You should not attempt to burst the seroma lump using a needle or similar tools because that could cause infections.

Spaying: What You Must Know

Cat Hernia After Spay

Preparing For A Spay Operation

As mentioned above, spaying is pretty straightforward so all you have to do is to give your cat a bath. Aside from that, you should not feed your cat the night before the operation to reduce the chance of vomiting. Choking on vomited food in the middle of a surgery would cause serious problems for your cat so be careful. Ideally, give your cat a small meal at around 6 pm and nothing more after that. Let your cat drink water normally as there is no need to withhold water. 

 The Surgical Procedure Of Spaying

Once the ovaries and the uterus are cut off, most veterinary clinic utilizes the three-layer closure technique in order to close the operation area. For most of the time, veterinarians prefer to use dissolves materials so they don't have to remove the sutures. Purpose design skin glue for surgical applications could be used to accelerate the healing process. In the case everything goes smoothly, the usual recovery period often lasts between 10 and 14 days. Needless to say, the healing would take longer if the sutures are repeatedly disturbed or outright removed by the cat.

 Taking Care Of Your Cart

 Important Note: If your cat experiences great discomforts after a spay operation, it's widely advised that you take her straight to a veterinary clinic. Only professional veterinarians know what is best for your cat. 

 Stop The Cat From Grooming

Cats love grooming themselves but their tongues are full of bacteria and that means there is a chance of infection if the licking continues unchecked. Get your cat an E-collar (cone) to temporary stop her from licking the operation area over and over again.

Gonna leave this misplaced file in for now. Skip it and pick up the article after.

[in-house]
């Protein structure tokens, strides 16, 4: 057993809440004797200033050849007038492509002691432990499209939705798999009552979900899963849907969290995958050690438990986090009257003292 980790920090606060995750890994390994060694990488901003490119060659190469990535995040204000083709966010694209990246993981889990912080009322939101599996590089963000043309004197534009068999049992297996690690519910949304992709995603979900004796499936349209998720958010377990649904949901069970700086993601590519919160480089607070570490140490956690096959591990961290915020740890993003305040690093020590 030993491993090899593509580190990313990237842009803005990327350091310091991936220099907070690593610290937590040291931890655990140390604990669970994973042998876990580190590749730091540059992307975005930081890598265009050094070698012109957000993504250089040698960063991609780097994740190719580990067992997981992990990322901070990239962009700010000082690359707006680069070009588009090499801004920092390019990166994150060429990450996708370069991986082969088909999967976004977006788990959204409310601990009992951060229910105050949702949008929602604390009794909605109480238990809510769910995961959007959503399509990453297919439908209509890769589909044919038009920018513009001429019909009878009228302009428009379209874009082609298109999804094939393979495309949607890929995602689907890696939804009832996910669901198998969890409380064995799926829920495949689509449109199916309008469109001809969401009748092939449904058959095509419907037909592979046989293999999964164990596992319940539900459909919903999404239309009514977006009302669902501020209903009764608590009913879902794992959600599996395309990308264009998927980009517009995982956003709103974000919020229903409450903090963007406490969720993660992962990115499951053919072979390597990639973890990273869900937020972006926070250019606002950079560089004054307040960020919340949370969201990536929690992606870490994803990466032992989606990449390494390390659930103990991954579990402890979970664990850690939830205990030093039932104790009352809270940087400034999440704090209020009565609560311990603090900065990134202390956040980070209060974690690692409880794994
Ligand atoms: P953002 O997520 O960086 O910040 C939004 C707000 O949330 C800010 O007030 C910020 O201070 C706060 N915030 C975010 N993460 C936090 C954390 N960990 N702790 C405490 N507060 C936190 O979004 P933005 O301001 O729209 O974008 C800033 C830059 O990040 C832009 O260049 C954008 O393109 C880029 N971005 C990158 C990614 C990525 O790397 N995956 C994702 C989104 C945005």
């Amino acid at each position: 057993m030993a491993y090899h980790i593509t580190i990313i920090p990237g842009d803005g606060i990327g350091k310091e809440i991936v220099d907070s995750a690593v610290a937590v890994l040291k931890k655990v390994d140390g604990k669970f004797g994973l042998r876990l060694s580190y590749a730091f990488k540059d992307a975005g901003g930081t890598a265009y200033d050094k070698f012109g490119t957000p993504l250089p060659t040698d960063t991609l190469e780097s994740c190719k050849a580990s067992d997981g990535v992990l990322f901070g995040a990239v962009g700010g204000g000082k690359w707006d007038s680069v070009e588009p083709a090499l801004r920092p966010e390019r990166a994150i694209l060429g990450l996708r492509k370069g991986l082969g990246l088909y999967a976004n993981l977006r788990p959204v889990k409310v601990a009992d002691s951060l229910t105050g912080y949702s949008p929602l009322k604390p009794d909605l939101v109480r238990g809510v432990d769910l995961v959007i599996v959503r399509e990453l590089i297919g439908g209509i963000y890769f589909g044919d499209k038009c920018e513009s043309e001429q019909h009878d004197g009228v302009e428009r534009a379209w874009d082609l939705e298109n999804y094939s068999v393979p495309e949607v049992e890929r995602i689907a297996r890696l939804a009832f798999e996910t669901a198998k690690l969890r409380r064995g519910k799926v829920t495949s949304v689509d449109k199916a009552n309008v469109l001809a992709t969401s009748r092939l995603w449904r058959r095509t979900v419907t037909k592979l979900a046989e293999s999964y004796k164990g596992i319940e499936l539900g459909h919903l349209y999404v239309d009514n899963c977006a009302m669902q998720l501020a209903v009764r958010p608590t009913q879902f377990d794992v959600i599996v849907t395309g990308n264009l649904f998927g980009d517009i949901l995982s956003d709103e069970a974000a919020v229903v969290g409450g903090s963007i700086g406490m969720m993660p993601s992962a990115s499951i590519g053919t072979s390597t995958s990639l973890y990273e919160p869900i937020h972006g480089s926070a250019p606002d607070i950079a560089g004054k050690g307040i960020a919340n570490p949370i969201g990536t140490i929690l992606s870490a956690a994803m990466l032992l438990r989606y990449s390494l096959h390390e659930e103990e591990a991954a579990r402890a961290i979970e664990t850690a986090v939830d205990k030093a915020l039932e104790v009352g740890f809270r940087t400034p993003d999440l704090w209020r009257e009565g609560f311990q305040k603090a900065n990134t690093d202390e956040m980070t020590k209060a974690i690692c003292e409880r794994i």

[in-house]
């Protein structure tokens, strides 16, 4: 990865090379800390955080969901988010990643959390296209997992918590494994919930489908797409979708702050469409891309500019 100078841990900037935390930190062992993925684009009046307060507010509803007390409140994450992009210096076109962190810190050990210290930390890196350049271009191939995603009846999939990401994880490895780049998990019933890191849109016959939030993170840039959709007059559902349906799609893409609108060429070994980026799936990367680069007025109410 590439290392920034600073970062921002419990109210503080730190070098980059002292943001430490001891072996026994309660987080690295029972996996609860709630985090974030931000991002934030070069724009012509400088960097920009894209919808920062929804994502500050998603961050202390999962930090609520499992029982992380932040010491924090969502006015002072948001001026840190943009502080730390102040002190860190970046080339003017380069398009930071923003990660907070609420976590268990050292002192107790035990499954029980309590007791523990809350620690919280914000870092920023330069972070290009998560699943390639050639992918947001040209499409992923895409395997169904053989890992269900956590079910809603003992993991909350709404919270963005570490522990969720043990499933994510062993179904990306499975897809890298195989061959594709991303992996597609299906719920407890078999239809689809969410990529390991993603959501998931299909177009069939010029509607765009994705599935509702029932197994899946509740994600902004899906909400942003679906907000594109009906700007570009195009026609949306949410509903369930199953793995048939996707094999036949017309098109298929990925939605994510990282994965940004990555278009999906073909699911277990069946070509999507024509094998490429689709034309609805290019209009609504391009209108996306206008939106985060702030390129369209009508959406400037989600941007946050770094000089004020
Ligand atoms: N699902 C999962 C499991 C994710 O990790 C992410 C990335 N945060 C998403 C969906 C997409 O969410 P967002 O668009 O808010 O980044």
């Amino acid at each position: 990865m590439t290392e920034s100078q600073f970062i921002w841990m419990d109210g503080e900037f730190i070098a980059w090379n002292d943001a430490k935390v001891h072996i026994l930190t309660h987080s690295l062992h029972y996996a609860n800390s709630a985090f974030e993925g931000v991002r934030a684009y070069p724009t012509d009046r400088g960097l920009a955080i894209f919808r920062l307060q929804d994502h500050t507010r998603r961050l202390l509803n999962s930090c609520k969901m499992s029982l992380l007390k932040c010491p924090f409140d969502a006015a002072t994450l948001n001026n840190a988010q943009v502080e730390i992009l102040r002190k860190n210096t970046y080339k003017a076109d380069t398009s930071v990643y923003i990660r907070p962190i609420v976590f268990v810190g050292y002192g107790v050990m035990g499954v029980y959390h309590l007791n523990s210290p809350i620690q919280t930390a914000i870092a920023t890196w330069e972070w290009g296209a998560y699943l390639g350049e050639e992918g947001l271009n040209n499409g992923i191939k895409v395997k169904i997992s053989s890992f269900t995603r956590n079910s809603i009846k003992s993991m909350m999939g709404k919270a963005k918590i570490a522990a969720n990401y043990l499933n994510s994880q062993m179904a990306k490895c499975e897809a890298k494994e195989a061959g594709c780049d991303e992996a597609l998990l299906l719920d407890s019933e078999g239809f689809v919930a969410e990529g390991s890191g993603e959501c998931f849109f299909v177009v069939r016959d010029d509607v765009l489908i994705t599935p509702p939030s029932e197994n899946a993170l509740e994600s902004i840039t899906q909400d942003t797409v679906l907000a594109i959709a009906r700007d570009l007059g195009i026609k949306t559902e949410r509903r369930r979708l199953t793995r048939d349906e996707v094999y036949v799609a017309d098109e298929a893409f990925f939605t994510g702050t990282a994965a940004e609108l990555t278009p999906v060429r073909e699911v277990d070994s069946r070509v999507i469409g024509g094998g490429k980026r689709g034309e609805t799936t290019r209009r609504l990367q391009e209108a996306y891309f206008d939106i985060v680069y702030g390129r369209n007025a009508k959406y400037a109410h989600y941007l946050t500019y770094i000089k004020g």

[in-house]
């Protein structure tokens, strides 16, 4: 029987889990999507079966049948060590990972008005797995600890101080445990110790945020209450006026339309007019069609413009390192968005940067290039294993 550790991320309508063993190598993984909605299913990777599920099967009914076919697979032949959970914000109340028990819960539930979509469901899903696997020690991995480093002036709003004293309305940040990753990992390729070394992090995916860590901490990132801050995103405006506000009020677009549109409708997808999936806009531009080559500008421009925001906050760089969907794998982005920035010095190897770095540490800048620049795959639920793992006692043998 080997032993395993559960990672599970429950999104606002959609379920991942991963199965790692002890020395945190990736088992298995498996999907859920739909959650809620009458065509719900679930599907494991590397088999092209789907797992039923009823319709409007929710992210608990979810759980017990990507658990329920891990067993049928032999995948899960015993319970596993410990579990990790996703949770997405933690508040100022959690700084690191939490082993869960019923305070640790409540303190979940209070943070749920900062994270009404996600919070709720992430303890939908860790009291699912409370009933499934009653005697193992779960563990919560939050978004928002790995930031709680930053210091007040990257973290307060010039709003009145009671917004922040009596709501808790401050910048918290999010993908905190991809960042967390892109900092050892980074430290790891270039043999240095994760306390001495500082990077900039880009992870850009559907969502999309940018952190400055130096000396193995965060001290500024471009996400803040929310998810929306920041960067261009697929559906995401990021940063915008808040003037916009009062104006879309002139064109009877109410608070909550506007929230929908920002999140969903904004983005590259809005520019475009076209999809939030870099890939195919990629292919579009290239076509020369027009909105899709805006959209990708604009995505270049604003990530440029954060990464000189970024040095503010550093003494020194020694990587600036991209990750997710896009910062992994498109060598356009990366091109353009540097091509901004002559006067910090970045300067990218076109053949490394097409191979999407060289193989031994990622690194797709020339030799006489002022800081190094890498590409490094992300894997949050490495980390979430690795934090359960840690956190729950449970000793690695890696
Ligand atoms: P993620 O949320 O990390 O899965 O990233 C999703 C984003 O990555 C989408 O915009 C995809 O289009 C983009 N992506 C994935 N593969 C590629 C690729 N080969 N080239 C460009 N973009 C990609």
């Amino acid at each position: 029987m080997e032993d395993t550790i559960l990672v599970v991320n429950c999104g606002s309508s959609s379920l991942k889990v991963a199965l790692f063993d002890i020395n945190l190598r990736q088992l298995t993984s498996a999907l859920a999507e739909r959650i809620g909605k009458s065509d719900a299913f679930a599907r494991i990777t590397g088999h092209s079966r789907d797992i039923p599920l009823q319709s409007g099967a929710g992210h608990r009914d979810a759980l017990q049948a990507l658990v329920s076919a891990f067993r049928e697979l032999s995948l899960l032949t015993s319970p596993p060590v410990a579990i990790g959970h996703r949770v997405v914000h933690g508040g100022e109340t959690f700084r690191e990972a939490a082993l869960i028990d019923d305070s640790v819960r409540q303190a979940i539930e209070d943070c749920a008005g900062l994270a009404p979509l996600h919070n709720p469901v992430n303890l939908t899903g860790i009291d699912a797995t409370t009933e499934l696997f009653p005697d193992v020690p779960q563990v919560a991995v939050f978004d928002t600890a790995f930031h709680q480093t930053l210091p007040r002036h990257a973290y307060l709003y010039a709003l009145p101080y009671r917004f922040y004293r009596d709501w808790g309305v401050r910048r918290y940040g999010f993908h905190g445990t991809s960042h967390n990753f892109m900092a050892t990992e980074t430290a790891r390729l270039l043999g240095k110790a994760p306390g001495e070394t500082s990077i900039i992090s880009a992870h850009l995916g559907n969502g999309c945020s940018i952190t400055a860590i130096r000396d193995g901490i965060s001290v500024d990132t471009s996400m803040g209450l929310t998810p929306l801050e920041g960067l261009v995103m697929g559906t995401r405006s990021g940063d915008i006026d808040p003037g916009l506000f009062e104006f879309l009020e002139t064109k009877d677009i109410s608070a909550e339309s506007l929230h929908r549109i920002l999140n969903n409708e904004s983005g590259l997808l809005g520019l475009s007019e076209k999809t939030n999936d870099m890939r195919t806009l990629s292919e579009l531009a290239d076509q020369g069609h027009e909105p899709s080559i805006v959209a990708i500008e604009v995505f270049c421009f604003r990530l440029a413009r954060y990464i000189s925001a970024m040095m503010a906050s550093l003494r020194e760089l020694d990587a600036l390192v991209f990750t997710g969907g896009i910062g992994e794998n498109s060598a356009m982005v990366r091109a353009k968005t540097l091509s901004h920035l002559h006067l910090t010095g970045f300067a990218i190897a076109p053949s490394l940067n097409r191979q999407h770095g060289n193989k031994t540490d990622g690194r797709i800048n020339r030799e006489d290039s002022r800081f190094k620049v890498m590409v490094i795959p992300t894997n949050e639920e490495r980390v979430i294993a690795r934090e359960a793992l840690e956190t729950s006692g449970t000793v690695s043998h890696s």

Limit The Cat Activity/Movement

For the duration of the healing, it's of utmost importance to keep the cat activities to the bare minimum. The surgical site might pop open if subjected to excessive movements which are quite troublesome. In most of the case, it's a very good idea to put her in a quiet and peaceful room.   

 Pay Attention To The Cat

Once in a while, you should check over the cat see if there is anything wrong with the surgical site. Take a good look at her stool and urine as well in order to detect problems at the earliest opportunity.

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 Close Off Potential Hiding Spots

Since you have to constantly watch over the cat until her healing process complete, you should reduce the number of spots your cat could hide. Closets, drawers, basement and so on should be shut tight between each use so the cat would not get in. 

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 Only Use Veterinarian Prescription Drugs

No matter what you do, don't give your cat medications that are originally made for human or other purposes.  Painkillers such as Panadol, Paracetamol and so on are actually toxic to cats so don't act without professional advice.

 Find more useful cats' health blogs and cat stuff at Cattybox!

Cattybox team.